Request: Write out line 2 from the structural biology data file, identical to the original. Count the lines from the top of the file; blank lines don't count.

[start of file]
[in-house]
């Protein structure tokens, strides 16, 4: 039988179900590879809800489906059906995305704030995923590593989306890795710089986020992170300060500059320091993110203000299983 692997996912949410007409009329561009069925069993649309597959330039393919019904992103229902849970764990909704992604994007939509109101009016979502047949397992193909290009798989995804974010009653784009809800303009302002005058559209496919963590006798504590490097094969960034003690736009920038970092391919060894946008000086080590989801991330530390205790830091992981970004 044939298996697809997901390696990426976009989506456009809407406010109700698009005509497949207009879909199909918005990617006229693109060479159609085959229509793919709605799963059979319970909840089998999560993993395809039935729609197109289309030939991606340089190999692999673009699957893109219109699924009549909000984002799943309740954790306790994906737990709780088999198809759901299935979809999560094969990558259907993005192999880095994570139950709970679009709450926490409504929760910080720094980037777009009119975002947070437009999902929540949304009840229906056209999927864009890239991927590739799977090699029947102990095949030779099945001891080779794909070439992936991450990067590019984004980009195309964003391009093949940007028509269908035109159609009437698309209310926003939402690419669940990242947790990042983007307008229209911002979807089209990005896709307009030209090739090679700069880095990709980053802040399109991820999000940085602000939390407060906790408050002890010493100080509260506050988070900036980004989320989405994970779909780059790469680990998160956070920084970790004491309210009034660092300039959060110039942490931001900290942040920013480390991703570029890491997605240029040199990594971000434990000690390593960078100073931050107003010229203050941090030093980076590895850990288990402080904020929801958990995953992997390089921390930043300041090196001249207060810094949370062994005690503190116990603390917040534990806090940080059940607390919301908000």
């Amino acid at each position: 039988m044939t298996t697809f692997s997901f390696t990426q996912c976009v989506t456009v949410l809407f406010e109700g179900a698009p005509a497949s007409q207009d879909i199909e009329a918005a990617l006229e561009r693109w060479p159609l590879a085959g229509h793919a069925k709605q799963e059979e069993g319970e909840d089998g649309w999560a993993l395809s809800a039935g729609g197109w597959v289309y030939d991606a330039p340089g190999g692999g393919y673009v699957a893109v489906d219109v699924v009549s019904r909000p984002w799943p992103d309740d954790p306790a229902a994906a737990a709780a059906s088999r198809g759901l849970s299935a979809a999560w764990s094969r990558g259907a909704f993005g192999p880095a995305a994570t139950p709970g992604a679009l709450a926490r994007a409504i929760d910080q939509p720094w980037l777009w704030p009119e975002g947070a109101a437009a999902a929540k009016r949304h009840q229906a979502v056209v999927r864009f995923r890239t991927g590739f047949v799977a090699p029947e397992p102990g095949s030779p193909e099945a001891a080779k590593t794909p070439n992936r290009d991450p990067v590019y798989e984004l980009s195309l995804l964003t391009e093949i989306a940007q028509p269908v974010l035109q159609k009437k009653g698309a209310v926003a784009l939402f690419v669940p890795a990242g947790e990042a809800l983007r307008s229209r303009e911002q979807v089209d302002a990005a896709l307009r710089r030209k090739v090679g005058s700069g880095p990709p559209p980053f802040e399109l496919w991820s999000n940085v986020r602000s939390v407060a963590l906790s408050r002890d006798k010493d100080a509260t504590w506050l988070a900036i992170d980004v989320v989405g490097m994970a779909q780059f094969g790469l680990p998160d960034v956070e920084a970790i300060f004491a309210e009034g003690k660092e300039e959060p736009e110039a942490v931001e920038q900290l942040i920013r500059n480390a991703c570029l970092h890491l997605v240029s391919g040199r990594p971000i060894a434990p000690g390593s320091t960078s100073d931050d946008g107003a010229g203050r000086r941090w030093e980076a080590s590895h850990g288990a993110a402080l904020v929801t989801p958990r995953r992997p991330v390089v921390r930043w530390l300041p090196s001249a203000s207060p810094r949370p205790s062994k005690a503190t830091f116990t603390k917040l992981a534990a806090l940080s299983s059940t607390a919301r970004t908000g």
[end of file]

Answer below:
């Protein structure tokens, strides 16, 4: 039988179900590879809800489906059906995305704030995923590593989306890795710089986020992170300060500059320091993110203000299983 692997996912949410007409009329561009069925069993649309597959330039393919019904992103229902849970764990909704992604994007939509109101009016979502047949397992193909290009798989995804974010009653784009809800303009302002005058559209496919963590006798504590490097094969960034003690736009920038970092391919060894946008000086080590989801991330530390205790830091992981970004 044939298996697809997901390696990426976009989506456009809407406010109700698009005509497949207009879909199909918005990617006229693109060479159609085959229509793919709605799963059979319970909840089998999560993993395809039935729609197109289309030939991606340089190999692999673009699957893109219109699924009549909000984002799943309740954790306790994906737990709780088999198809759901299935979809999560094969990558259907993005192999880095994570139950709970679009709450926490409504929760910080720094980037777009009119975002947070437009999902929540949304009840229906056209999927864009890239991927590739799977090699029947102990095949030779099945001891080779794909070439992936991450990067590019984004980009195309964003391009093949940007028509269908035109159609009437698309209310926003939402690419669940990242947790990042983007307008229209911002979807089209990005896709307009030209090739090679700069880095990709980053802040399109991820999000940085602000939390407060906790408050002890010493100080509260506050988070900036980004989320989405994970779909780059790469680990998160956070920084970790004491309210009034660092300039959060110039942490931001900290942040920013480390991703570029890491997605240029040199990594971000434990000690390593960078100073931050107003010229203050941090030093980076590895850990288990402080904020929801958990995953992997390089921390930043300041090196001249207060810094949370062994005690503190116990603390917040534990806090940080059940607390919301908000």